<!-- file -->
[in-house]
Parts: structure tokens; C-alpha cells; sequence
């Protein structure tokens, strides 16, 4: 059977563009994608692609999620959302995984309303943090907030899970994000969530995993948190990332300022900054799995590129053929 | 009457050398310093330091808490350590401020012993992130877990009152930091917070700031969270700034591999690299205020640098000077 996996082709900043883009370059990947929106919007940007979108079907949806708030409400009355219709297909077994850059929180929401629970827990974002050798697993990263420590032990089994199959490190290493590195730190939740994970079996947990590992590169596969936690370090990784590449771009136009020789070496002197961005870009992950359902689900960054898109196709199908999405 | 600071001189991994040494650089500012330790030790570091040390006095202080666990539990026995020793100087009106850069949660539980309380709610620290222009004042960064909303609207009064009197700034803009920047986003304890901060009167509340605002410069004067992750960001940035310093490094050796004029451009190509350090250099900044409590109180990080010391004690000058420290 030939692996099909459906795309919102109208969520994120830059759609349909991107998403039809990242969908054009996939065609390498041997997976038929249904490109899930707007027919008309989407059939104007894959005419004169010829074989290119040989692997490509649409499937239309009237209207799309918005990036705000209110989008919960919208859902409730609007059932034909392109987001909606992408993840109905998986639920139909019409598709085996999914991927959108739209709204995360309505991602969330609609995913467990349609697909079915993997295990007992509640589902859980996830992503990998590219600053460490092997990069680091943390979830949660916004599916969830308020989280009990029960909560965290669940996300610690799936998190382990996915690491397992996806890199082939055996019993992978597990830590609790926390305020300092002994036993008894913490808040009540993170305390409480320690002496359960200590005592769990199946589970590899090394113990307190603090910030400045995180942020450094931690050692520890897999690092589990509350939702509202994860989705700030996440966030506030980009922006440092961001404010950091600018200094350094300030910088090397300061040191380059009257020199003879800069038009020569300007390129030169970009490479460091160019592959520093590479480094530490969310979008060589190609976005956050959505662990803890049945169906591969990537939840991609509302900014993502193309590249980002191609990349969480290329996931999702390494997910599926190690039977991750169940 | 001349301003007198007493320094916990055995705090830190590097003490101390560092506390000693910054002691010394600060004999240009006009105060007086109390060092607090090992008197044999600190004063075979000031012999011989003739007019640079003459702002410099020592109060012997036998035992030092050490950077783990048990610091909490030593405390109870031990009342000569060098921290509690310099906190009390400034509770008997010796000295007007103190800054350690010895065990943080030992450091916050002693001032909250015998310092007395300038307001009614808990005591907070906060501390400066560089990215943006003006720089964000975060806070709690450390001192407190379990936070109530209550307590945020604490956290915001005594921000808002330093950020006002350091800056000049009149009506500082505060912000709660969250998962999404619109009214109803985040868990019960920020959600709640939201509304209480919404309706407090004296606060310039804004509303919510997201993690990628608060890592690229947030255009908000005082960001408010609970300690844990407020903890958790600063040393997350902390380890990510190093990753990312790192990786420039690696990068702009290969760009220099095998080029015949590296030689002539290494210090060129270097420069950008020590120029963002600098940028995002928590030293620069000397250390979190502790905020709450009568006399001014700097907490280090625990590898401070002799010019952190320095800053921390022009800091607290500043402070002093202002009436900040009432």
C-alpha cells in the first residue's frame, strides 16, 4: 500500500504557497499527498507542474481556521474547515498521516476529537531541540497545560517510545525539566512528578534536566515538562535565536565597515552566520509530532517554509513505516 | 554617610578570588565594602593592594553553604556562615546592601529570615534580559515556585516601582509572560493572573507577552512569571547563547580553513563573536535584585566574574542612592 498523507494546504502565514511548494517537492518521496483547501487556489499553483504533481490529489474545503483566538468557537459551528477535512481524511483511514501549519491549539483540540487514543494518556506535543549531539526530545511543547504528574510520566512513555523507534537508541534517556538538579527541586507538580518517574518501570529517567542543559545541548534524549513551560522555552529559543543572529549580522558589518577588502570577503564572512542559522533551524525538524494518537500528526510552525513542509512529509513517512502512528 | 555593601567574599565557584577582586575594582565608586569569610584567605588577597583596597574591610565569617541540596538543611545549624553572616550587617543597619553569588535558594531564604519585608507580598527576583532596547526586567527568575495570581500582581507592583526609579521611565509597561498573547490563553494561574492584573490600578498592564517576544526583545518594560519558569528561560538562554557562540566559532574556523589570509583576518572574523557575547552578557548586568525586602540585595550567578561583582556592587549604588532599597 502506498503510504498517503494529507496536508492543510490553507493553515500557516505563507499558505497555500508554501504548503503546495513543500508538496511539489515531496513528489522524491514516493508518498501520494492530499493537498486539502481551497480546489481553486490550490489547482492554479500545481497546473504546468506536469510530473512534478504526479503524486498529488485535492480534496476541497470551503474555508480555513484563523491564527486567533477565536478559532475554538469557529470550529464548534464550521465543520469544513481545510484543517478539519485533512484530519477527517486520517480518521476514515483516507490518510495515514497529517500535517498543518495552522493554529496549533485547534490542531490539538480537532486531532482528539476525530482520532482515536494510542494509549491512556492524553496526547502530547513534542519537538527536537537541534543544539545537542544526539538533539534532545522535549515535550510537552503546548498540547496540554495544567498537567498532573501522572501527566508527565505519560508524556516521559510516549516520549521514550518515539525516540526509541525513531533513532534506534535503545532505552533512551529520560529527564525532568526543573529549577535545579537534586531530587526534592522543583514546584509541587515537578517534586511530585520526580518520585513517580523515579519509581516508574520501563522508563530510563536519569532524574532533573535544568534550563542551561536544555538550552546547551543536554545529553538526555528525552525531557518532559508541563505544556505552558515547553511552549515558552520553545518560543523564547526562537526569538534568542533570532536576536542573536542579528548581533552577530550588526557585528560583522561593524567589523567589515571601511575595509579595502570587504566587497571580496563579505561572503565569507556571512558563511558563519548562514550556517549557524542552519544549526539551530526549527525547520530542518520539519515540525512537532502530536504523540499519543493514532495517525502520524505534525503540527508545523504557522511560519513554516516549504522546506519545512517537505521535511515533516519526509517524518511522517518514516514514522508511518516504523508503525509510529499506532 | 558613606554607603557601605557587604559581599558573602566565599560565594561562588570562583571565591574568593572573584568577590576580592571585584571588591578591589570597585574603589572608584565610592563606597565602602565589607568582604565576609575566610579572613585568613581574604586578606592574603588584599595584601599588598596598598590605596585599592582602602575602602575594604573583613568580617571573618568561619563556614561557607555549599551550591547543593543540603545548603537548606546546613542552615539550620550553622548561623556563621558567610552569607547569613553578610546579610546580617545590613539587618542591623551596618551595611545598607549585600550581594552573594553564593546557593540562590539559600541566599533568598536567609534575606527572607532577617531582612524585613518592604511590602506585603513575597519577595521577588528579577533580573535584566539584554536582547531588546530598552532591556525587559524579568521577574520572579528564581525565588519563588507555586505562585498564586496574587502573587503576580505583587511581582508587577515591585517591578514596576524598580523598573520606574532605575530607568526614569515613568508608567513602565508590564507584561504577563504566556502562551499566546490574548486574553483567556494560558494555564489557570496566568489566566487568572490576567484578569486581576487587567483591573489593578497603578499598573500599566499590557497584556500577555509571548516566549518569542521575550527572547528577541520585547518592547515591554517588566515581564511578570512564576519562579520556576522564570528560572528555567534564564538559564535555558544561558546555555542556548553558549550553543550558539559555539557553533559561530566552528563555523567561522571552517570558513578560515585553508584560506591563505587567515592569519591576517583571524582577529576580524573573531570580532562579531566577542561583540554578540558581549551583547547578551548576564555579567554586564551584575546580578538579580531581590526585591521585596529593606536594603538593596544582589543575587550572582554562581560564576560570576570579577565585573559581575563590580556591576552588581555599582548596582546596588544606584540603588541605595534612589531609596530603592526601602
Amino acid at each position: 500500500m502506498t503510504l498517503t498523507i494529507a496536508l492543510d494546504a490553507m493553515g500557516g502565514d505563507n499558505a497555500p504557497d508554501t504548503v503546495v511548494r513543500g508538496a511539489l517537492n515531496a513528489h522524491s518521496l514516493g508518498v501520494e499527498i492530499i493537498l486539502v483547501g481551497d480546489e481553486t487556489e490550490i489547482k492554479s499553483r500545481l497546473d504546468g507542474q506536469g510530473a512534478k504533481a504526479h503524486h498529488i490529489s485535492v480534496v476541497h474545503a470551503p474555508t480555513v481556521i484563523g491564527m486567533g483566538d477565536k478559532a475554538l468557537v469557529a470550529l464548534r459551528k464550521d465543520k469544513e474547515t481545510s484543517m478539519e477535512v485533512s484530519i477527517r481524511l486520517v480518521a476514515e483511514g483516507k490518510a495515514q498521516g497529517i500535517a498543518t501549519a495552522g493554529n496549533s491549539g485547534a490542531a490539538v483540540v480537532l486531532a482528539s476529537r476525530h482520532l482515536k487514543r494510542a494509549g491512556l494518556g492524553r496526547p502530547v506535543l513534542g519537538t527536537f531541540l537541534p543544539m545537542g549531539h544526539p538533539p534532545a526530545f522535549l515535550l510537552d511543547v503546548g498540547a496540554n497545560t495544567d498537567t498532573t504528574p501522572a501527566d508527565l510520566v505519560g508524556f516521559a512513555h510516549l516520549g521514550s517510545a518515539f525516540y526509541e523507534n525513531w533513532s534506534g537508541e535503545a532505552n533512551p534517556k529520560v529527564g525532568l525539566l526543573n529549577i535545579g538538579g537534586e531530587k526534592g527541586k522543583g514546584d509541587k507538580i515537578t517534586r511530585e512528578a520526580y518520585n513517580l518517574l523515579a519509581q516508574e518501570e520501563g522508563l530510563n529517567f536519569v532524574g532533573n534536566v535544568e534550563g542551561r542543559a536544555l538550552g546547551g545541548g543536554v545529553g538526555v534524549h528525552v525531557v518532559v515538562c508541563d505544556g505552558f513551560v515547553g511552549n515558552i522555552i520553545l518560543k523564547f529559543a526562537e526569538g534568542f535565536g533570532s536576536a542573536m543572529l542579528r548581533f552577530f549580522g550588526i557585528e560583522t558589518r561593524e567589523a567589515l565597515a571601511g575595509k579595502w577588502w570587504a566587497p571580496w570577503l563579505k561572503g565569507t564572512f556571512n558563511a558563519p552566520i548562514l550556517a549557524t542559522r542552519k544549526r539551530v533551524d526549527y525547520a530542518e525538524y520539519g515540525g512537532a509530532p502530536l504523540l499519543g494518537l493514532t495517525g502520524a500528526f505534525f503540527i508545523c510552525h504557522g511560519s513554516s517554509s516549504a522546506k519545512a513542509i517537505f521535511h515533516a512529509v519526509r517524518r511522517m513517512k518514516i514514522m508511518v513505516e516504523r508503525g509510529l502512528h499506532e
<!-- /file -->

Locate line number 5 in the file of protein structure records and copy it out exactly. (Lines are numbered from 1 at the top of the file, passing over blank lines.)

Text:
Amino acid at each position: 500500500m502506498t503510504l498517503t498523507i494529507a496536508l492543510d494546504a490553507m493553515g500557516g502565514d505563507n499558505a497555500p504557497d508554501t504548503v503546495v511548494r513543500g508538496a511539489l517537492n515531496a513528489h522524491s518521496l514516493g508518498v501520494e499527498i492530499i493537498l486539502v483547501g481551497d480546489e481553486t487556489e490550490i489547482k492554479s499553483r500545481l497546473d504546468g507542474q506536469g510530473a512534478k504533481a504526479h503524486h498529488i490529489s485535492v480534496v476541497h474545503a470551503p474555508t480555513v481556521i484563523g491564527m486567533g483566538d477565536k478559532a475554538l468557537v469557529a470550529l464548534r459551528k464550521d465543520k469544513e474547515t481545510s484543517m478539519e477535512v485533512s484530519i477527517r481524511l486520517v480518521a476514515e483511514g483516507k490518510a495515514q498521516g497529517i500535517a498543518t501549519a495552522g493554529n496549533s491549539g485547534a490542531a490539538v483540540v480537532l486531532a482528539s476529537r476525530h482520532l482515536k487514543r494510542a494509549g491512556l494518556g492524553r496526547p502530547v506535543l513534542g519537538t527536537f531541540l537541534p543544539m545537542g549531539h544526539p538533539p534532545a526530545f522535549l515535550l510537552d511543547v503546548g498540547a496540554n497545560t495544567d498537567t498532573t504528574p501522572a501527566d508527565l510520566v505519560g508524556f516521559a512513555h510516549l516520549g521514550s517510545a518515539f525516540y526509541e523507534n525513531w533513532s534506534g537508541e535503545a532505552n533512551p534517556k529520560v529527564g525532568l525539566l526543573n529549577i535545579g538538579g537534586e531530587k526534592g527541586k522543583g514546584d509541587k507538580i515537578t517534586r511530585e512528578a520526580y518520585n513517580l518517574l523515579a519509581q516508574e518501570e520501563g522508563l530510563n529517567f536519569v532524574g532533573n534536566v535544568e534550563g542551561r542543559a536544555l538550552g546547551g545541548g543536554v545529553g538526555v534524549h528525552v525531557v518532559v515538562c508541563d505544556g505552558f513551560v515547553g511552549n515558552i522555552i520553545l518560543k523564547f529559543a526562537e526569538g534568542f535565536g533570532s536576536a542573536m543572529l542579528r548581533f552577530f549580522g550588526i557585528e560583522t558589518r561593524e567589523a567589515l565597515a571601511g575595509k579595502w577588502w570587504a566587497p571580496w570577503l563579505k561572503g565569507t564572512f556571512n558563511a558563519p552566520i548562514l550556517a549557524t542559522r542552519k544549526r539551530v533551524d526549527y525547520a530542518e525538524y520539519g515540525g512537532a509530532p502530536l504523540l499519543g494518537l493514532t495517525g502520524a500528526f505534525f503540527i508545523c510552525h504557522g511560519s513554516s517554509s516549504a522546506k519545512a513542509i517537505f521535511h515533516a512529509v519526509r517524518r511522517m513517512k518514516i514514522m508511518v513505516e516504523r508503525g509510529l502512528h499506532e